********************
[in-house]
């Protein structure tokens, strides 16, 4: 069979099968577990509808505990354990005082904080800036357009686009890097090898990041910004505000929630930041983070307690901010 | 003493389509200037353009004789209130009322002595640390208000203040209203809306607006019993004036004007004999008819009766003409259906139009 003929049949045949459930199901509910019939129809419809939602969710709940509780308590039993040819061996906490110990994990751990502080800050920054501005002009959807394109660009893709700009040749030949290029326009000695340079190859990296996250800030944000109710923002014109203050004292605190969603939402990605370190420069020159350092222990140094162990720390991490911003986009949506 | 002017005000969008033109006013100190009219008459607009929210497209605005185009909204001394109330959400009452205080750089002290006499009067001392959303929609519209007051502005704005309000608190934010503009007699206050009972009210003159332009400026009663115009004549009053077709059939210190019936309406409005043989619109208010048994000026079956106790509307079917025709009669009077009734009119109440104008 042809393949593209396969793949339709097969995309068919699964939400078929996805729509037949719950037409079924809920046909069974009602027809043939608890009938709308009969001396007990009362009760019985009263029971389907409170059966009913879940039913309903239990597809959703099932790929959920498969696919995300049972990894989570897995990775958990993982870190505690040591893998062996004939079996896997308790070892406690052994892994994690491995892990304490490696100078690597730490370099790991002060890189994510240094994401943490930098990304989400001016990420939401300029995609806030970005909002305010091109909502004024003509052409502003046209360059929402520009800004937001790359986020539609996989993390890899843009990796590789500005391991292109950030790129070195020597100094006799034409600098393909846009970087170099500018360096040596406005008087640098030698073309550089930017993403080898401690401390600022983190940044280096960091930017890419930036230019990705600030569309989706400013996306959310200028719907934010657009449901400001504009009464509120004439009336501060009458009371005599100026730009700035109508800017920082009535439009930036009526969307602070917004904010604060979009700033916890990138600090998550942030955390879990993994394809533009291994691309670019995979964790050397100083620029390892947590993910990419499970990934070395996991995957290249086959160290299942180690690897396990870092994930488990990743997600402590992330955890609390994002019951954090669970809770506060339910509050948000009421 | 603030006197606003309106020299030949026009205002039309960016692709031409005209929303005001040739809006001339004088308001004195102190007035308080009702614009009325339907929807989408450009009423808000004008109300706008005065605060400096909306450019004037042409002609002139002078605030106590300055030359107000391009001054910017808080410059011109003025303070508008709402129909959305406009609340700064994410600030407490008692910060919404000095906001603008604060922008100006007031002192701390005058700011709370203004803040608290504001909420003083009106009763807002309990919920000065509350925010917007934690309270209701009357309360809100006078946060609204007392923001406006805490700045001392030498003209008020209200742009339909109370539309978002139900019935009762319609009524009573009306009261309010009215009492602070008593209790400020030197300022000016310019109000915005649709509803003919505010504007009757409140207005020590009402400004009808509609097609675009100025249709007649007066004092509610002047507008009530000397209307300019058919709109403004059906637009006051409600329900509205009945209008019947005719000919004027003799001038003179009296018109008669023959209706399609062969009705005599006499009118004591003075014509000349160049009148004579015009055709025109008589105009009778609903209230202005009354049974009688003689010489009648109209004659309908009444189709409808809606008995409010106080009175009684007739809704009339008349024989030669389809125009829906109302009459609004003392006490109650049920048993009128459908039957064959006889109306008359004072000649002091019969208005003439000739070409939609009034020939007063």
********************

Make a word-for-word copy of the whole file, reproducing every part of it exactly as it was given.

[in-house]
């Protein structure tokens, strides 16, 4: 069979099968577990509808505990354990005082904080800036357009686009890097090898990041910004505000929630930041983070307690901010 | 003493389509200037353009004789209130009322002595640390208000203040209203809306607006019993004036004007004999008819009766003409259906139009 003929049949045949459930199901509910019939129809419809939602969710709940509780308590039993040819061996906490110990994990751990502080800050920054501005002009959807394109660009893709700009040749030949290029326009000695340079190859990296996250800030944000109710923002014109203050004292605190969603939402990605370190420069020159350092222990140094162990720390991490911003986009949506 | 002017005000969008033109006013100190009219008459607009929210497209605005185009909204001394109330959400009452205080750089002290006499009067001392959303929609519209007051502005704005309000608190934010503009007699206050009972009210003159332009400026009663115009004549009053077709059939210190019936309406409005043989619109208010048994000026079956106790509307079917025709009669009077009734009119109440104008 042809393949593209396969793949339709097969995309068919699964939400078929996805729509037949719950037409079924809920046909069974009602027809043939608890009938709308009969001396007990009362009760019985009263029971389907409170059966009913879940039913309903239990597809959703099932790929959920498969696919995300049972990894989570897995990775958990993982870190505690040591893998062996004939079996896997308790070892406690052994892994994690491995892990304490490696100078690597730490370099790991002060890189994510240094994401943490930098990304989400001016990420939401300029995609806030970005909002305010091109909502004024003509052409502003046209360059929402520009800004937001790359986020539609996989993390890899843009990796590789500005391991292109950030790129070195020597100094006799034409600098393909846009970087170099500018360096040596406005008087640098030698073309550089930017993403080898401690401390600022983190940044280096960091930017890419930036230019990705600030569309989706400013996306959310200028719907934010657009449901400001504009009464509120004439009336501060009458009371005599100026730009700035109508800017920082009535439009930036009526969307602070917004904010604060979009700033916890990138600090998550942030955390879990993994394809533009291994691309670019995979964790050397100083620029390892947590993910990419499970990934070395996991995957290249086959160290299942180690690897396990870092994930488990990743997600402590992330955890609390994002019951954090669970809770506060339910509050948000009421 | 603030006197606003309106020299030949026009205002039309960016692709031409005209929303005001040739809006001339004088308001004195102190007035308080009702614009009325339907929807989408450009009423808000004008109300706008005065605060400096909306450019004037042409002609002139002078605030106590300055030359107000391009001054910017808080410059011109003025303070508008709402129909959305406009609340700064994410600030407490008692910060919404000095906001603008604060922008100006007031002192701390005058700011709370203004803040608290504001909420003083009106009763807002309990919920000065509350925010917007934690309270209701009357309360809100006078946060609204007392923001406006805490700045001392030498003209008020209200742009339909109370539309978002139900019935009762319609009524009573009306009261309010009215009492602070008593209790400020030197300022000016310019109000915005649709509803003919505010504007009757409140207005020590009402400004009808509609097609675009100025249709007649007066004092509610002047507008009530000397209307300019058919709109403004059906637009006051409600329900509205009945209008019947005719000919004027003799001038003179009296018109008669023959209706399609062969009705005599006499009118004591003075014509000349160049009148004579015009055709025109008589105009009778609903209230202005009354049974009688003689010489009648109209004659309908009444189709409808809606008995409010106080009175009684007739809704009339008349024989030669389809125009829906109302009459609004003392006490109650049920048993009128459908039957064959006889109306008359004072000649002091019969208005003439000739070409939609009034020939007063």